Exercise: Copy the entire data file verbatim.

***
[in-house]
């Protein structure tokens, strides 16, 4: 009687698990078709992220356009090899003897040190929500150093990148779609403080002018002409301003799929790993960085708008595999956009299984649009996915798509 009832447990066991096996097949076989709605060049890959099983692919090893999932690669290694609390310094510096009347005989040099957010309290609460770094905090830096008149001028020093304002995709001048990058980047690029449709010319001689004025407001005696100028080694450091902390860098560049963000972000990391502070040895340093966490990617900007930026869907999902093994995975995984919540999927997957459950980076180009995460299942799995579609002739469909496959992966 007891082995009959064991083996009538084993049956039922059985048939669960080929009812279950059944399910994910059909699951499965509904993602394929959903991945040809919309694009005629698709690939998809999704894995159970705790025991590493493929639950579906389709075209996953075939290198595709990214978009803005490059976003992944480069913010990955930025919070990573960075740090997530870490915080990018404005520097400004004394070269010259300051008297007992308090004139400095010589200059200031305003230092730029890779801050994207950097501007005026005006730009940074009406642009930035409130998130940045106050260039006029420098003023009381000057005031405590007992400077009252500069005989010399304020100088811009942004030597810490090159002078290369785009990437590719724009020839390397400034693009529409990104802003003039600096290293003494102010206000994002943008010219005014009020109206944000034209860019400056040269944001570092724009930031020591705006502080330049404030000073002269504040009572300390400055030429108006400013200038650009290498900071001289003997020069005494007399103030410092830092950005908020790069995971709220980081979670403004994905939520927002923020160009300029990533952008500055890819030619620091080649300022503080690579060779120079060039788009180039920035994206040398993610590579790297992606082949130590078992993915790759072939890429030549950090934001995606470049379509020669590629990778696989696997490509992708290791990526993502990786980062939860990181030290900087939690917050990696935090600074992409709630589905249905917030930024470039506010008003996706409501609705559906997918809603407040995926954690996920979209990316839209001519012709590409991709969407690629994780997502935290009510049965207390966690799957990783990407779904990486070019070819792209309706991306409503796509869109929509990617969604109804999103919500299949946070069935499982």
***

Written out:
[in-house]
């Protein structure tokens, strides 16, 4: 009687698990078709992220356009090899003897040190929500150093990148779609403080002018002409301003799929790993960085708008595999956009299984649009996915798509 009832447990066991096996097949076989709605060049890959099983692919090893999932690669290694609390310094510096009347005989040099957010309290609460770094905090830096008149001028020093304002995709001048990058980047690029449709010319001689004025407001005696100028080694450091902390860098560049963000972000990391502070040895340093966490990617900007930026869907999902093994995975995984919540999927997957459950980076180009995460299942799995579609002739469909496959992966 007891082995009959064991083996009538084993049956039922059985048939669960080929009812279950059944399910994910059909699951499965509904993602394929959903991945040809919309694009005629698709690939998809999704894995159970705790025991590493493929639950579906389709075209996953075939290198595709990214978009803005490059976003992944480069913010990955930025919070990573960075740090997530870490915080990018404005520097400004004394070269010259300051008297007992308090004139400095010589200059200031305003230092730029890779801050994207950097501007005026005006730009940074009406642009930035409130998130940045106050260039006029420098003023009381000057005031405590007992400077009252500069005989010399304020100088811009942004030597810490090159002078290369785009990437590719724009020839390397400034693009529409990104802003003039600096290293003494102010206000994002943008010219005014009020109206944000034209860019400056040269944001570092724009930031020591705006502080330049404030000073002269504040009572300390400055030429108006400013200038650009290498900071001289003997020069005494007399103030410092830092950005908020790069995971709220980081979670403004994905939520927002923020160009300029990533952008500055890819030619620091080649300022503080690579060779120079060039788009180039920035994206040398993610590579790297992606082949130590078992993915790759072939890429030549950090934001995606470049379509020669590629990778696989696997490509992708290791990526993502990786980062939860990181030290900087939690917050990696935090600074992409709630589905249905917030930024470039506010008003996706409501609705559906997918809603407040995926954690996920979209990316839209001519012709590409991709969407690629994780997502935290009510049965207390966690799957990783990407779904990486070019070819792209309706991306409503796509869109929509990617969604109804999103919500299949946070069935499982």